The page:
Grass requires little besides sunlight to grow.
Fertilizer and pesticides aren't needed. Cows
trample decaying matter into the soil, which helps
keep carbon dioxide (CO2)
underground and out of the air. The cows' food
(grass) and the grass's fertilizer (manure) are made
right where they are needed.
contrast, the production of fertilizer for feed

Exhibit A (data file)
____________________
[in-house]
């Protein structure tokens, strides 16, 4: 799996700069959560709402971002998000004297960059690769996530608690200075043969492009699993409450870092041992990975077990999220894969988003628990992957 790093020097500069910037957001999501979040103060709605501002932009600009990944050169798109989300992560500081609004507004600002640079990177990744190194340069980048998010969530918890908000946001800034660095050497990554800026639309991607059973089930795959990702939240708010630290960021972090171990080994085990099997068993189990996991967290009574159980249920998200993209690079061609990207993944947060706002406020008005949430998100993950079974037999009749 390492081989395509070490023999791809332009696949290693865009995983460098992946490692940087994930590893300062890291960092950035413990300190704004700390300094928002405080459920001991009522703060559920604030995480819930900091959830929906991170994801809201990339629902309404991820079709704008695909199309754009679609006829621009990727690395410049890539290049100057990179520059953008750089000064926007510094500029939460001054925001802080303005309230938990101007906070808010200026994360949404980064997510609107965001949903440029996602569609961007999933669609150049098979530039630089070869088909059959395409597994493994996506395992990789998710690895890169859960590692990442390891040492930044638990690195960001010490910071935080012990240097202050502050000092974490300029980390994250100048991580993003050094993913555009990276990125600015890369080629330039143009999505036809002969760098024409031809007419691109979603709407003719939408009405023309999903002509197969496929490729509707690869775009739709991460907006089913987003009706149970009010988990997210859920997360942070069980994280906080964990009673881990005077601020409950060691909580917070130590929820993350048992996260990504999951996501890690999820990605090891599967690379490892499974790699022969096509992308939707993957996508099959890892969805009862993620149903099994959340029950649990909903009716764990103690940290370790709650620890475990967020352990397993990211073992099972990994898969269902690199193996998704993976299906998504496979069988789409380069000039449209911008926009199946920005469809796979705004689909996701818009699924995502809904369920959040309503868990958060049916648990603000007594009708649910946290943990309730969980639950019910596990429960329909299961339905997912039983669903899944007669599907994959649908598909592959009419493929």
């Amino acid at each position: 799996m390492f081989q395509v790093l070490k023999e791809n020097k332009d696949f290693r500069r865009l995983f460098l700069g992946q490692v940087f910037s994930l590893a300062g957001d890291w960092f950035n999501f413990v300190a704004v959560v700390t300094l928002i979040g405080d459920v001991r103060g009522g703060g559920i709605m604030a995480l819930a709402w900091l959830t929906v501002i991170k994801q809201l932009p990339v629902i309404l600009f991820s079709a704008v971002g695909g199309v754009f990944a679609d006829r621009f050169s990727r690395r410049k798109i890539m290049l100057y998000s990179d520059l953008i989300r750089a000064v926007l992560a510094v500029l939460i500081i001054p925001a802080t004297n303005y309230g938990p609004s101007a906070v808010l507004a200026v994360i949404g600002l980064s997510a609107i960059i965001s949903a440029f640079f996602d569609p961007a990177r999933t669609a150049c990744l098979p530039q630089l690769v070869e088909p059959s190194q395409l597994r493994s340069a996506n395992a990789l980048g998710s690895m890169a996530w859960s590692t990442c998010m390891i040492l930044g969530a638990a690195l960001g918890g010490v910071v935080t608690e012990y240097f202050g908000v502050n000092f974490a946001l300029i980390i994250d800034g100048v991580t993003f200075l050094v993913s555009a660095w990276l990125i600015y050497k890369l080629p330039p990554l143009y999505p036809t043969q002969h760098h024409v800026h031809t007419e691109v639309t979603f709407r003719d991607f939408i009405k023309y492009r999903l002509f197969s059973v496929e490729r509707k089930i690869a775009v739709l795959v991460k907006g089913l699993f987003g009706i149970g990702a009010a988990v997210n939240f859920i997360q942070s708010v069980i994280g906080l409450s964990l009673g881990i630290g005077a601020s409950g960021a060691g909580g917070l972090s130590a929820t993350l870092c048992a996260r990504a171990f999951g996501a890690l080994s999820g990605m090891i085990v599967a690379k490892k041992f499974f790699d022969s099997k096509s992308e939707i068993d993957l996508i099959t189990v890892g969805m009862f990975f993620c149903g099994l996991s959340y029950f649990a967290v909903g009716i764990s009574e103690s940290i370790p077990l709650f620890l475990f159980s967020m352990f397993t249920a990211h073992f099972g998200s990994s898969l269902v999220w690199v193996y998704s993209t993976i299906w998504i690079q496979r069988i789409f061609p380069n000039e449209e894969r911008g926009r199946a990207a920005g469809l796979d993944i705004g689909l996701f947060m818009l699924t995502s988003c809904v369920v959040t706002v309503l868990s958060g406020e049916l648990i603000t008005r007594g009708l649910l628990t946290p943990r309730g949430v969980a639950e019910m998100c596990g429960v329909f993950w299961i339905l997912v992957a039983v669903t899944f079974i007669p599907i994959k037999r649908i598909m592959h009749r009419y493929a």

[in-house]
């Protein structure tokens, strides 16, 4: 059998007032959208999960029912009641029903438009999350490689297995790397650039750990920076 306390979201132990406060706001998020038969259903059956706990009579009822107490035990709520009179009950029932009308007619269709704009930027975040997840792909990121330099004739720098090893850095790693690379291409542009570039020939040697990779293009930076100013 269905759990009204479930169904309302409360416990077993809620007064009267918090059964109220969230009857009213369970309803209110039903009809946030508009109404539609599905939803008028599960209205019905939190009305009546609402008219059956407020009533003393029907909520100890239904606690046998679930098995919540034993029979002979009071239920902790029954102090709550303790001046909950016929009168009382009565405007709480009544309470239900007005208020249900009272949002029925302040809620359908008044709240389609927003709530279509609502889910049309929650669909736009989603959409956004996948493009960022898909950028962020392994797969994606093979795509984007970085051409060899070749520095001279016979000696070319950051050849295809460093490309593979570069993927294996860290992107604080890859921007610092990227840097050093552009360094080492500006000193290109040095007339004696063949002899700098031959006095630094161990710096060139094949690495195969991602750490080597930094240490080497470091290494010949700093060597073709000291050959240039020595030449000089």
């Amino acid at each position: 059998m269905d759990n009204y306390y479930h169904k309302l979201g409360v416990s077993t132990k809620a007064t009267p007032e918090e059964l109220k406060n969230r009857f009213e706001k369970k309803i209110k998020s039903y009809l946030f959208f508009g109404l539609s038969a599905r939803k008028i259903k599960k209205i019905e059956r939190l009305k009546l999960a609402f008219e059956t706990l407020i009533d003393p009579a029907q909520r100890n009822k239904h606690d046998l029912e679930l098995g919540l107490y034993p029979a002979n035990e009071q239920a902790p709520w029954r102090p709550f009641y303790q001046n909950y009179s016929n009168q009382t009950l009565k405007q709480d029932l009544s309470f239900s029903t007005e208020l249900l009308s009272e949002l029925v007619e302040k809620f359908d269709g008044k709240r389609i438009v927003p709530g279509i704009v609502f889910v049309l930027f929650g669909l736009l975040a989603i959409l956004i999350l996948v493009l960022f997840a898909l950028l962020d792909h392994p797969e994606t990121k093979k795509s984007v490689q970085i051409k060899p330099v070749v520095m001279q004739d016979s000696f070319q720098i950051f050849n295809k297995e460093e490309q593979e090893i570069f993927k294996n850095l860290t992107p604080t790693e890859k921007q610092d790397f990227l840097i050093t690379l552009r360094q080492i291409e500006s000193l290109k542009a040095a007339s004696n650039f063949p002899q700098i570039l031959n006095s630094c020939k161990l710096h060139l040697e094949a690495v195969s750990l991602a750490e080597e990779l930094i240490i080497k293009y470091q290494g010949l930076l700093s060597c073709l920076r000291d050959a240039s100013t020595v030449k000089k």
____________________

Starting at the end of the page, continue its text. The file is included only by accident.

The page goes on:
crops can emit 41 million metric tons of CO2
a year. Big farms guzzle fossil fuel and
feed-crop demand has turned vast swaths of rain
forest into farmland. Feed transport, spanning
lengthy trade routes around the world, adds to the
greenhouse-gas tally. The EPA links the jump in
methane emissions to factory farms and their
liquefied-manure systems. Compared with feedlot
cows, grass-fed ones produce more methane but have
lower net emissions.
ŠTime Magazine June 2006